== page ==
Splitting the nationalist vote


by a Newsnet reader

I have been reading several comments on Newsnet Scotland about the dangers of splitting the nationalist (or pro-independence) vote.  It would be a bad thing, right?

Well, here’s a “what if” for you to think about.  What if there was a second pro-independence party in Scotland which only contested regional list seats while the SNP only contested First Past The Post (FPTP) constituency seats?  Let’s call this party the Scottish Independence List Party (SILP). What if the SNP & SILP cooperated in Holyrood?

If we look at the election results from 2011 and 2007, and assume that all the SNP’s regional list votes went to the SILP while all other parties and candidates received the same votes as they actually got, what would Holyrood look like? The results might (or might not) surprise you.  The new numbers would look like this:

  2011 Actual 2011 Hypothetical 2007 Actual  2007 Hypothetical
SNP 69 53 47 21
SILP 42 37
LAB 37 25 46 41
CON 15 7 17 14
LD 5 2 16 14
GRN 2 0 2 1
IND 1 0 1 1

The 2011 results would have been 95 MSPs for independence and 34 against.  Margo and the two Greens would not have been elected, and neither would Willie Rennie and his two LibDem list colleagues.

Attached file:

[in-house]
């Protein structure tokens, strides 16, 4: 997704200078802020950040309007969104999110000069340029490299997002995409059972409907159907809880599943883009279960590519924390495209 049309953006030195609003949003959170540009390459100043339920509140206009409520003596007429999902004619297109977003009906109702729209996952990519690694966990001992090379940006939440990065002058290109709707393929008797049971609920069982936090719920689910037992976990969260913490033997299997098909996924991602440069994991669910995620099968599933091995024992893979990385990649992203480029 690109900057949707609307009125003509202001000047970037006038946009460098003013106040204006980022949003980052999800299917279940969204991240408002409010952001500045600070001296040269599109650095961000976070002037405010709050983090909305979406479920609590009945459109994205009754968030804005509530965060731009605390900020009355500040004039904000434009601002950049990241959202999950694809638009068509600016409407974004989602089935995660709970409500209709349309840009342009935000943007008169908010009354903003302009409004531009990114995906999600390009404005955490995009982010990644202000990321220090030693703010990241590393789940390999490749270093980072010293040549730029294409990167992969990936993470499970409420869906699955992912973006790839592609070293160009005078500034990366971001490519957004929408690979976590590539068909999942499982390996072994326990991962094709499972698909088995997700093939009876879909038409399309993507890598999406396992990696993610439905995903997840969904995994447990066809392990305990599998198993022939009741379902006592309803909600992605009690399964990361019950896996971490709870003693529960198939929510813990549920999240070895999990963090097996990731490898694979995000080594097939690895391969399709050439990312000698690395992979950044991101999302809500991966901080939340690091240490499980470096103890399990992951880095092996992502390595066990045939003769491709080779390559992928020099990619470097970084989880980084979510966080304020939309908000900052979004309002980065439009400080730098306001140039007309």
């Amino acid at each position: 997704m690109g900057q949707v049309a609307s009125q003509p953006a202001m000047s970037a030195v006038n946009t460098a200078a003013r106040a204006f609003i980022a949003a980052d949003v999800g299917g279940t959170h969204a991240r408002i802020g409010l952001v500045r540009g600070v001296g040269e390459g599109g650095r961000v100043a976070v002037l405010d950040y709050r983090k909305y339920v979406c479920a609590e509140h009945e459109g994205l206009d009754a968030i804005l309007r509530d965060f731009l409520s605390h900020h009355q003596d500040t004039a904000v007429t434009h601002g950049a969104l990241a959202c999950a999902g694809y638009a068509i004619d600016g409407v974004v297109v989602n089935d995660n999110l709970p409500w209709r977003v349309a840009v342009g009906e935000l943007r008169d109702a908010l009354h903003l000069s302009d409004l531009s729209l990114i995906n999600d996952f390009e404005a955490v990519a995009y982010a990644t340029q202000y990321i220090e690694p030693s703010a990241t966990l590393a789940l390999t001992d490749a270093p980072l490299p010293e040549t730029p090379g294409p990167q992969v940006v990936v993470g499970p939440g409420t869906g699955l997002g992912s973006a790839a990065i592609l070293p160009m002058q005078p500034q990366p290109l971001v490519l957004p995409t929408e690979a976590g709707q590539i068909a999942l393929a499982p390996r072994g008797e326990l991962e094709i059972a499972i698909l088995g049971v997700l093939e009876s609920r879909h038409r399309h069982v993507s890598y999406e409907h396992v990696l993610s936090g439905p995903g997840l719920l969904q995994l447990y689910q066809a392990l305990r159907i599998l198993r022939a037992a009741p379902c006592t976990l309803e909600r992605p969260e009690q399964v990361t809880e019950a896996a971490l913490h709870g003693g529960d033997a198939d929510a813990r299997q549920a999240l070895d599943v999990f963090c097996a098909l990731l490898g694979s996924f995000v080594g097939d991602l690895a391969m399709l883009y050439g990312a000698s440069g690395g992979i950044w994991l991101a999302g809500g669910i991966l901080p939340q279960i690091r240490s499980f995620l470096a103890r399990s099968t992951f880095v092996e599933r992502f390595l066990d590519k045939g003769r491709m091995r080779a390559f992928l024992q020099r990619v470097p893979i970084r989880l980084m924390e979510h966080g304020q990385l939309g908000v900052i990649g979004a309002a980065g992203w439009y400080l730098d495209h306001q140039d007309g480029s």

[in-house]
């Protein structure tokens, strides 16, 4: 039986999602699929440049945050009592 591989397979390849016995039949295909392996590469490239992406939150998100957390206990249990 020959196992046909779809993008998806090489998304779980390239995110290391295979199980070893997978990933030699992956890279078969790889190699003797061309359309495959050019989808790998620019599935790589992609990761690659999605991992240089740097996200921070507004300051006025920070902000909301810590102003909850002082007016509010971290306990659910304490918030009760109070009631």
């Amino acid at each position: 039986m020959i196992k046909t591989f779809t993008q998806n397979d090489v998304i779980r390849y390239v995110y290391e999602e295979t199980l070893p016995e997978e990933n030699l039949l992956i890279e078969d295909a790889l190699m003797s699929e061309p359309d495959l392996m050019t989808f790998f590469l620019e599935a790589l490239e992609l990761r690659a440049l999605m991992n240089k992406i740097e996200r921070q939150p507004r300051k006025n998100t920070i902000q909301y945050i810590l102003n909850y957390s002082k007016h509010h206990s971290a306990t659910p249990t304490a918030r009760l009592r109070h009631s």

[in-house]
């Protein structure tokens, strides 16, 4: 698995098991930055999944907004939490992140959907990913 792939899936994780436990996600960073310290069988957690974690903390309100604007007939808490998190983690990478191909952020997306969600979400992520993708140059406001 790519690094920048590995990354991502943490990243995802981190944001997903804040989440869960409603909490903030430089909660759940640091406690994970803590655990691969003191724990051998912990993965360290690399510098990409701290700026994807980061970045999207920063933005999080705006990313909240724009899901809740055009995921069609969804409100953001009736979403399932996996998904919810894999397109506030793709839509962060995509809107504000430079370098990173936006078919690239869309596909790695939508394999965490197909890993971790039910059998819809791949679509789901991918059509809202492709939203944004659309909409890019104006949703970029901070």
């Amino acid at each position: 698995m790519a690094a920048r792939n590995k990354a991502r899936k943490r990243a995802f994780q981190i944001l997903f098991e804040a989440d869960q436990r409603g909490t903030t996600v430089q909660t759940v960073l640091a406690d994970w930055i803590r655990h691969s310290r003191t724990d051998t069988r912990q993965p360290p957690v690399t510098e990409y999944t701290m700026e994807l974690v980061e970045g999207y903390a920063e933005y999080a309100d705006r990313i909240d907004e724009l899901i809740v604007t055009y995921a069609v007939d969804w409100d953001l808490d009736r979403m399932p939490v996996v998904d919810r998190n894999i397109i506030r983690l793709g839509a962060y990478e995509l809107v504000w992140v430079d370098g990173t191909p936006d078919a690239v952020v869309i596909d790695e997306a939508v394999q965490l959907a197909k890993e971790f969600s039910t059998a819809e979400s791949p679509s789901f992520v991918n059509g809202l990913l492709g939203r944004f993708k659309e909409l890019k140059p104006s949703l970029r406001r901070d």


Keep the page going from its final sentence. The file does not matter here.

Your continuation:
The current Scottish Parliament, for comparison, has 72 MSPs for independence and 57 against.

Would “splitting” the pro-independence vote really be such a bad thing?  If done properly it could increase pro-independence representation by 32% and reduce anti-independence representation by 40%.  The downside? The SNP would lose its overall majority (a very difficult feat to achieve, let alone repeat) but would be guaranteed cooperation or a coalition with SILP.

With only one major pro-independence party contesting Holyrood seats the electoral system is rigged against that party gaining a majority. With two or more major pro-independence parties the numbers change dramatically.  The Unionists, after all, have three parties “splitting” their votes and this allows their cause to achieve representation far in excess of its popularity.